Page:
Traumatic Brain Injury in Older Adults: Characteristics, Outcomes, and Considerations. Results From the American Association for the Surgery of Trauma Geriatric Traumatic Brain Injury (GERI-TBI) Multicenter Trial

Additional Study Group Members of The American Association for the Surgery of Trauma Geri-TBI Study

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1 Scopus citations

Abstract

Objectives: Describe the epidemiology of a large cohort of older adults with isolated traumatic brain injury (TBI) and identify predictors of mortality, palliative interventions, and discharge to preinjury residence in those presenting with moderate/severe TBI. Design: Prospective observational study of geriatric patients with TBI enrolled across 45 trauma centers. Setting and Participants: Inclusion criteria were age ≥40 years, and computed tomography (CT)-verified TBI. Exclusion criteria were any other body region abbreviated injury scale score >2 and presentation at enrolling center >24 hours after injury. Methods: The analysis was restricted to individuals aged ≥65 and stratified into 3 age groups: young-old (65–74), middle-old (75–84), and oldest-old (≥85). Demographic, clinical, and injury data were collected. Predictors of mortality, palliative interventions, and discharge to preinjury residence in the moderate/severe TBI group were identified using Classification and Regression Tree and Generalized Linear Mixed Models. Results: Of the 3081 subjects enrolled in the study, 2028 were ≥65 years old. Overall, 339 (16.7%) presented with a moderate/severe TBI and experienced a 64% mortality rate. A Glasgow Coma Scale (GCS) score <9 was the main predictor of mortality, CT worsening (odds ratio [OR] = 1.7, P < .04), cerebral edema (OR = 2.4, P < .04), GCS <9, and age ≥75 (OR = 2.1, P = .007) were predictors for palliative interventions, and an injury severity score ≤24 (OR = 0.087, P = .002) was associated with increased likelihood of discharge to preinjury residence in the moderate/severe TBI group. Conclusion and Implications: In this prospective study of a large cohort of older adults with isolated TBI, comparisons across the older age groups with moderate/severe TBI revealed that survival and favorable discharge disposition were influenced more by severity of injury rather than age itself. Indicating that chronological age alone maybe insufficient to accurately predict outcomes, and increased representation of older adults in TBI research to develop better diagnostic and prognostic tools is warranted.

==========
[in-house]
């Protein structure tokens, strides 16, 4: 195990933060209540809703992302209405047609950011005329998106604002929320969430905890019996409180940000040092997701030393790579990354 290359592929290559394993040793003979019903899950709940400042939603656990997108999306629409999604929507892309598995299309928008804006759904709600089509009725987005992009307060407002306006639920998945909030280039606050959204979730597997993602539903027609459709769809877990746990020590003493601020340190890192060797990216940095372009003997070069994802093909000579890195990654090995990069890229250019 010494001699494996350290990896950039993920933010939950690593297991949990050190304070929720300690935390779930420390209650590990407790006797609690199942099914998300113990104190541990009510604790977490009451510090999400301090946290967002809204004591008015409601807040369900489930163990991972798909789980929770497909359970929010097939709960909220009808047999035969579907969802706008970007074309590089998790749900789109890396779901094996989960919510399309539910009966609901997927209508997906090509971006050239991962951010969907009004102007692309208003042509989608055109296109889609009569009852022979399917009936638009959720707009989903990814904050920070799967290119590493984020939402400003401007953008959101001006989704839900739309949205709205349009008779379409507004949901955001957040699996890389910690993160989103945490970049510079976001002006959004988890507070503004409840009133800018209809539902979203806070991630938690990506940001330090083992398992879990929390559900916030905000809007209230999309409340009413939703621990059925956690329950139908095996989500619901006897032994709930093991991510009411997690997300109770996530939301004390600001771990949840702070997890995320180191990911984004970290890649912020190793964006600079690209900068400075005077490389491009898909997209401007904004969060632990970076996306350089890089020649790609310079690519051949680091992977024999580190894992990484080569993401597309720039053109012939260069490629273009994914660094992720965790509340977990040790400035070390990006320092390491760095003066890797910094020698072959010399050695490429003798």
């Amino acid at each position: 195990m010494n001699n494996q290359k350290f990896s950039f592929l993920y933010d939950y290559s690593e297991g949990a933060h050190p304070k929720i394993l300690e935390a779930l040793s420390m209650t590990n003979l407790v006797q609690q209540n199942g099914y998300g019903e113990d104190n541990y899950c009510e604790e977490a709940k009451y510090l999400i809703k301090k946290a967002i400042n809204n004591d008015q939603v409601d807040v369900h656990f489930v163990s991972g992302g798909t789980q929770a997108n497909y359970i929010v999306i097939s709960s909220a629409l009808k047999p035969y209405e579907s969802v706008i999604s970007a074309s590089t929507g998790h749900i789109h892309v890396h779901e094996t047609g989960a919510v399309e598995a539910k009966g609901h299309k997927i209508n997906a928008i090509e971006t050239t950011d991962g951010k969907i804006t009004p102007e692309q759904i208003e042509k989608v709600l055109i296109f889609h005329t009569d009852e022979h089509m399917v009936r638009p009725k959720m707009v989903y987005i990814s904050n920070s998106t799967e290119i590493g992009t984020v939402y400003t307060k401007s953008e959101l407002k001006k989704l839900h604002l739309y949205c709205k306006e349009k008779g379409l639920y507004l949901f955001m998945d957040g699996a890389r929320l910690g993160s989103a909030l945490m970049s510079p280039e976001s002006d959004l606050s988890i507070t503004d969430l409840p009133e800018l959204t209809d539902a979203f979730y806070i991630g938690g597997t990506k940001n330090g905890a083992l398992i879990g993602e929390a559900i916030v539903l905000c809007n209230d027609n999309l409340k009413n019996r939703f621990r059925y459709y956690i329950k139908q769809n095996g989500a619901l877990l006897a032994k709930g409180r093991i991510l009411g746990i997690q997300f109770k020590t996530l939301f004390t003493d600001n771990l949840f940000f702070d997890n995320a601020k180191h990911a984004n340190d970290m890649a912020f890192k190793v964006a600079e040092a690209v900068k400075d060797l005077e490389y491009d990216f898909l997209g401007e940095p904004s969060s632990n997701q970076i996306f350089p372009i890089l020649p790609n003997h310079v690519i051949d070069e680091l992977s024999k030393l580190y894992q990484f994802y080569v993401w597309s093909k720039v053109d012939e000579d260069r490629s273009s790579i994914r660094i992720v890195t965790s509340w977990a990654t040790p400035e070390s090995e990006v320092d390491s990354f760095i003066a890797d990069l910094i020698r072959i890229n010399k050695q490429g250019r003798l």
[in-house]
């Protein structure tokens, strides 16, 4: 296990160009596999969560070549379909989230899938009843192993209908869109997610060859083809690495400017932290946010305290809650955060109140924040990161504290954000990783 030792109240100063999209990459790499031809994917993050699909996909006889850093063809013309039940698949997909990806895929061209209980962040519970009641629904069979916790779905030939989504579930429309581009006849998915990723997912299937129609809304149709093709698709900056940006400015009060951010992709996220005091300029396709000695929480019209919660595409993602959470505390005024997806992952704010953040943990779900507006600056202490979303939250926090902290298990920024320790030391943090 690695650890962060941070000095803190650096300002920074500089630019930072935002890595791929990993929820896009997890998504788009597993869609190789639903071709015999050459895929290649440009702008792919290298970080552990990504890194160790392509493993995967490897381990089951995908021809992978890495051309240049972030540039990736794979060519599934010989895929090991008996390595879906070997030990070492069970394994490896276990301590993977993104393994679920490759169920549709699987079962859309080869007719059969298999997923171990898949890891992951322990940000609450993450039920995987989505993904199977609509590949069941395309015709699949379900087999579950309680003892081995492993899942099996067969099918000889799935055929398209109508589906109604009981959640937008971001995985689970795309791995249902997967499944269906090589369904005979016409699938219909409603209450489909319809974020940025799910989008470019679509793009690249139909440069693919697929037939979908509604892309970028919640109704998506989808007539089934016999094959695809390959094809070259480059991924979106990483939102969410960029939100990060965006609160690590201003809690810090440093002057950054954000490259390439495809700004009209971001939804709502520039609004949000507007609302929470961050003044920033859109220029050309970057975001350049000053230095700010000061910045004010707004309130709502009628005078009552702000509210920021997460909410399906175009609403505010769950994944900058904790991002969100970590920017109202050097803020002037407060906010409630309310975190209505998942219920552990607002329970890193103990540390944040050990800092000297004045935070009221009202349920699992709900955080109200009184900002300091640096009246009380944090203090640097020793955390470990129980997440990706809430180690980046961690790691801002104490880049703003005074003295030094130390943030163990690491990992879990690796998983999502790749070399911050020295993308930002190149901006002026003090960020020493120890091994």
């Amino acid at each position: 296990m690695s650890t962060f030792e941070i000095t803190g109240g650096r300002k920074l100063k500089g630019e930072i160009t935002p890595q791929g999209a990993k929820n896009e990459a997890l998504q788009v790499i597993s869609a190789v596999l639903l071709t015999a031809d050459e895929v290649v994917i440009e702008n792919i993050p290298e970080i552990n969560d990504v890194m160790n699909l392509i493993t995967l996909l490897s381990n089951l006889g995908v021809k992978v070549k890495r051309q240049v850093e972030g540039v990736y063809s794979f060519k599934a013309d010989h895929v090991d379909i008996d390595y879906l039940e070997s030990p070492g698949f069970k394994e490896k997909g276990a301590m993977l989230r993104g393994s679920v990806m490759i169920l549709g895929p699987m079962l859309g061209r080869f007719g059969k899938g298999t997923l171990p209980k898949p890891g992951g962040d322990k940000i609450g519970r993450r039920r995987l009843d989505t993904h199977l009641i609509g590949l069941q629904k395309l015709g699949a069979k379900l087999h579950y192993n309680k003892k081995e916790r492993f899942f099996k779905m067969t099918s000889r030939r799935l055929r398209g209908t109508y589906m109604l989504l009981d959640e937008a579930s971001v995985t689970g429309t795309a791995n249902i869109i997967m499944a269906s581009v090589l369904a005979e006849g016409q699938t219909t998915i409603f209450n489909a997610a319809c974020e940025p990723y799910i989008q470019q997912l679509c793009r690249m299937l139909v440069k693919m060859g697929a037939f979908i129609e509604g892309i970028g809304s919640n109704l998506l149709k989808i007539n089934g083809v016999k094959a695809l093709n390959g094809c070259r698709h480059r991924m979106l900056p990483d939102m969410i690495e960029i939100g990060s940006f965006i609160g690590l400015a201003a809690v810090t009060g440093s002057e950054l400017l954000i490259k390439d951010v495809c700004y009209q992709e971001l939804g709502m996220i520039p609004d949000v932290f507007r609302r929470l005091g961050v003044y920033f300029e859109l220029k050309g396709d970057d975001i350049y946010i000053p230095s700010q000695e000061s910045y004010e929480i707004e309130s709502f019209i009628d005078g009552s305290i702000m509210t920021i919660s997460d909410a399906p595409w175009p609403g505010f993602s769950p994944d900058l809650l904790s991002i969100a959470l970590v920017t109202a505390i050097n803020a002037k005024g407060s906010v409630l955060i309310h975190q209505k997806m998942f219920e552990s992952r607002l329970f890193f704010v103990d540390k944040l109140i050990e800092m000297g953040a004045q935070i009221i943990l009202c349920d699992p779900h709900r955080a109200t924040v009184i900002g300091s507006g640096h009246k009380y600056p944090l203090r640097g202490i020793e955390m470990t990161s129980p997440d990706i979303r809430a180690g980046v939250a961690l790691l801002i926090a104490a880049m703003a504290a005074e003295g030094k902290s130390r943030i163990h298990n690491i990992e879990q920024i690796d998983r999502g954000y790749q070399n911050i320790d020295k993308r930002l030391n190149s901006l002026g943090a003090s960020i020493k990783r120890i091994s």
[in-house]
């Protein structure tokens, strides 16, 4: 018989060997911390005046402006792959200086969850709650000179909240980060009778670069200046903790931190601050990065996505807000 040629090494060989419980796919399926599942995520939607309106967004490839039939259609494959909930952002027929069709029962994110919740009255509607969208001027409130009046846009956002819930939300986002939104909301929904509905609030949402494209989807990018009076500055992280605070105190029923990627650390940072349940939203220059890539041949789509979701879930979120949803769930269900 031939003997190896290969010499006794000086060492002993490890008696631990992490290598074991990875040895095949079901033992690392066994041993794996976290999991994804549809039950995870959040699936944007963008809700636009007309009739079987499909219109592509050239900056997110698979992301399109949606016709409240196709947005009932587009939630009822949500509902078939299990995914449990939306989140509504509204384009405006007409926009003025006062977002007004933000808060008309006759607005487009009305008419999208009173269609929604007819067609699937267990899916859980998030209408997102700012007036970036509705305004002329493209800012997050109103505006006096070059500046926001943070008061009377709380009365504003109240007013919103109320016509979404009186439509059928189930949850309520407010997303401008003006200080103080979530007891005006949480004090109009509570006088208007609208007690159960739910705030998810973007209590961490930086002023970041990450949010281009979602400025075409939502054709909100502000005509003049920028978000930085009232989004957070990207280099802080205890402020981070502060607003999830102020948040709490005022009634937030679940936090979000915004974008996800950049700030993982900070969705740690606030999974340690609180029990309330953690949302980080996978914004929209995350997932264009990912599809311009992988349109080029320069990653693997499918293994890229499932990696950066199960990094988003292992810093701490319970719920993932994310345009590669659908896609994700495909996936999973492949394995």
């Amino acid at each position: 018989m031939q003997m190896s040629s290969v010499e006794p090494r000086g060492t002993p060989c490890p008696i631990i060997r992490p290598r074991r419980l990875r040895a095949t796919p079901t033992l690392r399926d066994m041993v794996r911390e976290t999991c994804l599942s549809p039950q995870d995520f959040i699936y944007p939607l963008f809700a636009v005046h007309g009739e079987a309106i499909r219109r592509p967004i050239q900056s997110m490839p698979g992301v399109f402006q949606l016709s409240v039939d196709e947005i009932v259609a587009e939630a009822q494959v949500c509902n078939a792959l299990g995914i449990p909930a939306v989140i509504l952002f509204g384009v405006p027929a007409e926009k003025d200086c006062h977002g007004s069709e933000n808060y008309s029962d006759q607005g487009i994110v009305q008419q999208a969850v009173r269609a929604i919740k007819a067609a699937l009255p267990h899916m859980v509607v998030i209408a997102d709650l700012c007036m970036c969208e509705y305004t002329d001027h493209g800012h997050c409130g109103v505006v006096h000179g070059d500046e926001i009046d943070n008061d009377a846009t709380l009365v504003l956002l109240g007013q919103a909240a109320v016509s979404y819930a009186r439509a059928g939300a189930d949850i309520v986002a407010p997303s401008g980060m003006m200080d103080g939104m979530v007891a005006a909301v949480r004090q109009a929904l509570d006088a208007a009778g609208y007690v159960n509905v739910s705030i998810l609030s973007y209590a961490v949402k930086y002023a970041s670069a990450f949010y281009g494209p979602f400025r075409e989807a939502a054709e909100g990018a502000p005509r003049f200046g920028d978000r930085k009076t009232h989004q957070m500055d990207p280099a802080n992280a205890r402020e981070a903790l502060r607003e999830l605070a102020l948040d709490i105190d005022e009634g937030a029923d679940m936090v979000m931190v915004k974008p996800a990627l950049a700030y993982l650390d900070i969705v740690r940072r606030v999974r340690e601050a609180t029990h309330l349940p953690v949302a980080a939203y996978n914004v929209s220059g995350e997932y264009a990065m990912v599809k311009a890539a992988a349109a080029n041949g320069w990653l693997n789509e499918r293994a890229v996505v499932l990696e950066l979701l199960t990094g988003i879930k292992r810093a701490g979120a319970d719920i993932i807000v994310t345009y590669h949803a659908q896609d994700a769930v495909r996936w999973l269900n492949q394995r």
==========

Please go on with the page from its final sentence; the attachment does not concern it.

Original languageEnglish (US)
Pages (from-to)568-575.e1
JournalJournal of the American Medical Directors Association
Volume23
Issue number4
DOIs
StatePublished - Apr 2022

Keywords

  • Geriatric
  • moderate/severe TBI
  • mortality
  • older adults
  • palliative interventions
  • traumatic brain injury

ASJC Scopus subject areas

  • Nursing(all)
  • Health Policy
  • Geriatrics and Gerontology

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